Deep Personal Change – How Does it Truly Happen?

Almost everyone is seeking to change something: perhaps to feel more at peace, have greater well-being, be more confident, have a better marriage, be a better leader, be more present, be more positive, have better health, be more authentic, earn more money or even significantly update their sense of self.

Superficial change is not so difficult. It often involves goal setting and creating some new habits.

But deep personal change is another matter. For most people, it requires a huge amount of effort, patience, persistence, and many years of time.

One thing is for sure, it rarely happens because of reading a book, attending a short training course or even engaging in some short-term coaching.

But for sure, it can and does happen, and the process can be accelerated if you know what you are doing!

I have been helping people to change for nearly 30 years with a range of psychological therapies and coaching modalities. Consequently, I have come to understand what is required.

Within our sense of self and core sense of identity, we run a series of unconscious programmes and patterns. Many of these are protective and reactive, and most are largely suppressed or hidden. I call this the unconscious paradigm. The paradigm includes an unconscious goal (e.g., to stay safe), a set of beliefs (e.g., I am not good enough, the world is unsafe), belief-reinforcing behaviours, defensive behaviours and attitudes, and self-looping outcomes.

Most attempts to change involve conscious goal setting and striving to achieve the goals. They may involve consciously letting go of negative thoughts and trying to be more positive, assertive etc. Or it may involve trying to work with the underlying beliefs and even trying to change them using belief change techniques or even brain wave technologies (theta, gamma etc).

And this may have a degree of success. As may, 5 or 10 years of therapy.

But, for deep personal change to take place, a shift of being needs to take place. This involves a total recognition of the underlying paradigm, a recognition that it no longer serves you, and then a deep willingness to shift into a more evolved level of being, followed by repatterning techniques. Often, one aspect of this is to shift from living in your head and in your thoughts to a more heart-connected and inspired existence.

It requires a willingness to develop tremendous levels of awareness, which in turn requires mindfulness, honesty, and a willingness to encounter hurt and pain. It requires that you listen to yourself deeply and are willing to leave your comfort zone. And it requires that you are willing to commit and put the work in.

When a shift of being happens, it is like a universal update of the self takes place. The sense of self is upgraded; old beliefs and limitations just fall away; and new possibilities start to spontaneously arise.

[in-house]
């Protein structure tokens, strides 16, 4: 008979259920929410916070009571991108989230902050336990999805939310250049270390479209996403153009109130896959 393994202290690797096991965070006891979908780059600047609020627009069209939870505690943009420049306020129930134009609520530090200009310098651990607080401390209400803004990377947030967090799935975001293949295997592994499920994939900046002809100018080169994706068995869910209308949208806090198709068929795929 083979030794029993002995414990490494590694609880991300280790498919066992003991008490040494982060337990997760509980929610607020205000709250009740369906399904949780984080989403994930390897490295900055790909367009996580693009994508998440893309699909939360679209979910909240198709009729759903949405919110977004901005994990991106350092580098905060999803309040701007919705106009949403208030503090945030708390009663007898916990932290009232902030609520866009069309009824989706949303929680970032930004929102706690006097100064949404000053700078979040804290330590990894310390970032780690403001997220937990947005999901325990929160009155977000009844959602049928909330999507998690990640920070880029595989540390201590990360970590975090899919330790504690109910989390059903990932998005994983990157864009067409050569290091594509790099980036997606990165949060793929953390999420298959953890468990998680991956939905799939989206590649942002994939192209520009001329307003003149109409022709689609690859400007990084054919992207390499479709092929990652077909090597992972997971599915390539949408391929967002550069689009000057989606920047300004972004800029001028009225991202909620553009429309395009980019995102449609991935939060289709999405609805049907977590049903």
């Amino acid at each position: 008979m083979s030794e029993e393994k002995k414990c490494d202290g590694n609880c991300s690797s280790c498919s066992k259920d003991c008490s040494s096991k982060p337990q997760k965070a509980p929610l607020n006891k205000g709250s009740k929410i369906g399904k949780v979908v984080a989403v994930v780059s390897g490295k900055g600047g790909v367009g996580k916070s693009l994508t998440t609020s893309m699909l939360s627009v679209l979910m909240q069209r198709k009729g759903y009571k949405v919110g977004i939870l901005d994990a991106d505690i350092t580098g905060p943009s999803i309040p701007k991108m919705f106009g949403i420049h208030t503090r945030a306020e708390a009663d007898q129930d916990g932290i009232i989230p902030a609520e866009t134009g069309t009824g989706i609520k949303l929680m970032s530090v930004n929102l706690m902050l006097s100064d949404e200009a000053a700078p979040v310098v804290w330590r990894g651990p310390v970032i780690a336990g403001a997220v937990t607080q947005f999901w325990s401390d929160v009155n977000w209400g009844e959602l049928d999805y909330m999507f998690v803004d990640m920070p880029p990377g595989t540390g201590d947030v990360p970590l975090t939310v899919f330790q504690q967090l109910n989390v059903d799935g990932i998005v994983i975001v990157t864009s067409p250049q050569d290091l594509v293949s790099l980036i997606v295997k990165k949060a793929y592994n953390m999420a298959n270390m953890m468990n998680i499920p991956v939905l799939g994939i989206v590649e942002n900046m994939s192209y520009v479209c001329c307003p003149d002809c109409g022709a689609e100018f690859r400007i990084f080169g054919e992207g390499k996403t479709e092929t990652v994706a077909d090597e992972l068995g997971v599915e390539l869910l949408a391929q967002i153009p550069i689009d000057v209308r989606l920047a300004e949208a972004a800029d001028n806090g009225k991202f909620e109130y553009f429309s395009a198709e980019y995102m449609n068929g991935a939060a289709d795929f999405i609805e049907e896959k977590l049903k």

Can you do this by yourself? Sometimes! If you are very determined, mindful, and disciplined, you might succeed. The biggest problem is blind spots; the problem is that you don’t know you have them.

You are much more likely to succeed if you partner with a guide, a mentor, or a transformational coach.

Steven Lane is a transformational coach and trainer with a long background in transformational coaching, psychotherapy, mindfulness, and meditation. To explore further email: steven@transformationalcoaching.ie

Photo by Jared Rice on Unsplash

You might also enjoy

8 Techniques to Practice Self – Compassion: The Path to Wellbeing

Self-Compassion is a powerful evidence-based technique that has some amazing benefits:
• Boosts Mental Health: Research shows that self-compassion leads to greater emotional resilience, accurate self-concepts, and more caring relationship behavior.
• Reduces Stress and Anxiety: Being kind to yourself during challenging times helps calm your nervous system and reduces anxiety.
• Enhances Well-Being: Self-compassion fosters a positive mindset, leading to improved overall well-being and life satisfaction

What did Sir John Whitmore mean with Interference?

Sir John Whitmore in his groundbreaking book “Coaching for Performance” said Performance = Potential – Interference.

Coaches are always trying to bring out the potential, but often do not succeed in removing enough interference to significantly increase performance. In fact, the degree to which they succeed with this really is the degree to which they can be said to be great coaches!

Are you being held back by limiting beliefs?

Beliefs are nothing more than thoughts with emotions attached to them that you consider to be true. They often feel as if they are part of your identity and might even be felt in the body.

If they are negative limiting beliefs, they will create stress, tension, failure, fears, obstacles, endless self talk, etc in your life.